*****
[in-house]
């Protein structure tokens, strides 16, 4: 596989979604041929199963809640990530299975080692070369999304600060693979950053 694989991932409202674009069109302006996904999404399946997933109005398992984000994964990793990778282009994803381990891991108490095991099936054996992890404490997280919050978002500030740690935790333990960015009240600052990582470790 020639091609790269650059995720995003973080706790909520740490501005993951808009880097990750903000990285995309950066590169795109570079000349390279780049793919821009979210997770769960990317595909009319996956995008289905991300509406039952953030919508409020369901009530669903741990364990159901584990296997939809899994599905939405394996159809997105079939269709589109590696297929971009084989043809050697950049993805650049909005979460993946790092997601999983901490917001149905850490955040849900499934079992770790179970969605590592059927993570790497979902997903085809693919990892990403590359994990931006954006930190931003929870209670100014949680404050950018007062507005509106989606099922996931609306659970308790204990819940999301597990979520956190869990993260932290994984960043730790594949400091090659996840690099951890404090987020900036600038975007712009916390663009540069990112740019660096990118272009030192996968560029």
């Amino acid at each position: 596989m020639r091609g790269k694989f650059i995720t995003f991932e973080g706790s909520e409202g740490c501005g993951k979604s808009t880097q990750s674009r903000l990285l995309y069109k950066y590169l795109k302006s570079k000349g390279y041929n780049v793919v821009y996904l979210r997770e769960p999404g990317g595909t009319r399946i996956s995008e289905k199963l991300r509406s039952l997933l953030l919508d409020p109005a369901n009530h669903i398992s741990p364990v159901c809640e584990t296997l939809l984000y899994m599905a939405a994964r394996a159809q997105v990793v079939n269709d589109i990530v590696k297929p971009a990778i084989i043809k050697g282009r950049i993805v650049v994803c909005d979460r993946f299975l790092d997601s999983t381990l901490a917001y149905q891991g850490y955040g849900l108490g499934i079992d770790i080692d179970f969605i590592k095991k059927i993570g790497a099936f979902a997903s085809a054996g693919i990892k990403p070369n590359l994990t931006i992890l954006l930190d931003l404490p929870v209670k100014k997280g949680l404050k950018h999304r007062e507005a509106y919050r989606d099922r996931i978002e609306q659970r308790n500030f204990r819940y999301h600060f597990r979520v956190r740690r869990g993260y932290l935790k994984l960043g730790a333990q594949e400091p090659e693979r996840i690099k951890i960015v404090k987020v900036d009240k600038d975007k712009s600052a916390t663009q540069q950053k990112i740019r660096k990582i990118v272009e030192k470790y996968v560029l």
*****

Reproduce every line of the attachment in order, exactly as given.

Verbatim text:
[in-house]
């Protein structure tokens, strides 16, 4: 596989979604041929199963809640990530299975080692070369999304600060693979950053 694989991932409202674009069109302006996904999404399946997933109005398992984000994964990793990778282009994803381990891991108490095991099936054996992890404490997280919050978002500030740690935790333990960015009240600052990582470790 020639091609790269650059995720995003973080706790909520740490501005993951808009880097990750903000990285995309950066590169795109570079000349390279780049793919821009979210997770769960990317595909009319996956995008289905991300509406039952953030919508409020369901009530669903741990364990159901584990296997939809899994599905939405394996159809997105079939269709589109590696297929971009084989043809050697950049993805650049909005979460993946790092997601999983901490917001149905850490955040849900499934079992770790179970969605590592059927993570790497979902997903085809693919990892990403590359994990931006954006930190931003929870209670100014949680404050950018007062507005509106989606099922996931609306659970308790204990819940999301597990979520956190869990993260932290994984960043730790594949400091090659996840690099951890404090987020900036600038975007712009916390663009540069990112740019660096990118272009030192996968560029």
């Amino acid at each position: 596989m020639r091609g790269k694989f650059i995720t995003f991932e973080g706790s909520e409202g740490c501005g993951k979604s808009t880097q990750s674009r903000l990285l995309y069109k950066y590169l795109k302006s570079k000349g390279y041929n780049v793919v821009y996904l979210r997770e769960p999404g990317g595909t009319r399946i996956s995008e289905k199963l991300r509406s039952l997933l953030l919508d409020p109005a369901n009530h669903i398992s741990p364990v159901c809640e584990t296997l939809l984000y899994m599905a939405a994964r394996a159809q997105v990793v079939n269709d589109i990530v590696k297929p971009a990778i084989i043809k050697g282009r950049i993805v650049v994803c909005d979460r993946f299975l790092d997601s999983t381990l901490a917001y149905q891991g850490y955040g849900l108490g499934i079992d770790i080692d179970f969605i590592k095991k059927i993570g790497a099936f979902a997903s085809a054996g693919i990892k990403p070369n590359l994990t931006i992890l954006l930190d931003l404490p929870v209670k100014k997280g949680l404050k950018h999304r007062e507005a509106y919050r989606d099922r996931i978002e609306q659970r308790n500030f204990r819940y999301h600060f597990r979520v956190r740690r869990g993260y932290l935790k994984l960043g730790a333990q594949e400091p090659e693979r996840i690099k951890i960015v404090k987020v900036d009240k600038d975007k712009s600052a916390t663009q540069q950053k990112i740019r660096k990582i990118v272009e030192k470790y996968v560029l």